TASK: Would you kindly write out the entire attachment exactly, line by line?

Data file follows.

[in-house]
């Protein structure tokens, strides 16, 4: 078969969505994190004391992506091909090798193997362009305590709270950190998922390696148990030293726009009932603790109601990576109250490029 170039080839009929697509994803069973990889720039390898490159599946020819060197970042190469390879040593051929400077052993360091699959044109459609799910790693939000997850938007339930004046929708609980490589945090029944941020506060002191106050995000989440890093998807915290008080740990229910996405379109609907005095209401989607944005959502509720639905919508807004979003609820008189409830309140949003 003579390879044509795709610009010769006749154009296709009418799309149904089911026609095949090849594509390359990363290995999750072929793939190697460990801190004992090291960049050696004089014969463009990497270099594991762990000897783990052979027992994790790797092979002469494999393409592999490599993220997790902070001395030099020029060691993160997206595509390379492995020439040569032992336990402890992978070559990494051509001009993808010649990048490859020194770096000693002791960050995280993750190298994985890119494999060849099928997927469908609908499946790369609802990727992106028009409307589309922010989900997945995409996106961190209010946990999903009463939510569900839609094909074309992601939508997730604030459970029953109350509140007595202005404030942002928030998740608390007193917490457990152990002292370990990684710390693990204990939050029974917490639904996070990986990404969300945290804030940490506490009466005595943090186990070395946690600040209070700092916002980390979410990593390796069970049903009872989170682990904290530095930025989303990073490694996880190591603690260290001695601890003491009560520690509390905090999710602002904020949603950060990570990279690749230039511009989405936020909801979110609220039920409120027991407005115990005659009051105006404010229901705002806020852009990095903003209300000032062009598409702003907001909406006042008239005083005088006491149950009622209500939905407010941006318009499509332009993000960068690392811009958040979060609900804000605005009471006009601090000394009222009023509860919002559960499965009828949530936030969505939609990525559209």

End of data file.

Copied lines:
[in-house]
């Protein structure tokens, strides 16, 4: 078969969505994190004391992506091909090798193997362009305590709270950190998922390696148990030293726009009932603790109601990576109250490029 170039080839009929697509994803069973990889720039390898490159599946020819060197970042190469390879040593051929400077052993360091699959044109459609799910790693939000997850938007339930004046929708609980490589945090029944941020506060002191106050995000989440890093998807915290008080740990229910996405379109609907005095209401989607944005959502509720639905919508807004979003609820008189409830309140949003 003579390879044509795709610009010769006749154009296709009418799309149904089911026609095949090849594509390359990363290995999750072929793939190697460990801190004992090291960049050696004089014969463009990497270099594991762990000897783990052979027992994790790797092979002469494999393409592999490599993220997790902070001395030099020029060691993160997206595509390379492995020439040569032992336990402890992978070559990494051509001009993808010649990048490859020194770096000693002791960050995280993750190298994985890119494999060849099928997927469908609908499946790369609802990727992106028009409307589309922010989900997945995409996106961190209010946990999903009463939510569900839609094909074309992601939508997730604030459970029953109350509140007595202005404030942002928030998740608390007193917490457990152990002292370990990684710390693990204990939050029974917490639904996070990986990404969300945290804030940490506490009466005595943090186990070395946690600040209070700092916002980390979410990593390796069970049903009872989170682990904290530095930025989303990073490694996880190591603690260290001695601890003491009560520690509390905090999710602002904020949603950060990570990279690749230039511009989405936020909801979110609220039920409120027991407005115990005659009051105006404010229901705002806020852009990095903003209300000032062009598409702003907001909406006042008239005083005088006491149950009622209500939905407010941006318009499509332009993000960068690392811009958040979060609900804000605005009471006009601090000394009222009023509860919002559960499965009828949530936030969505939609990525559209």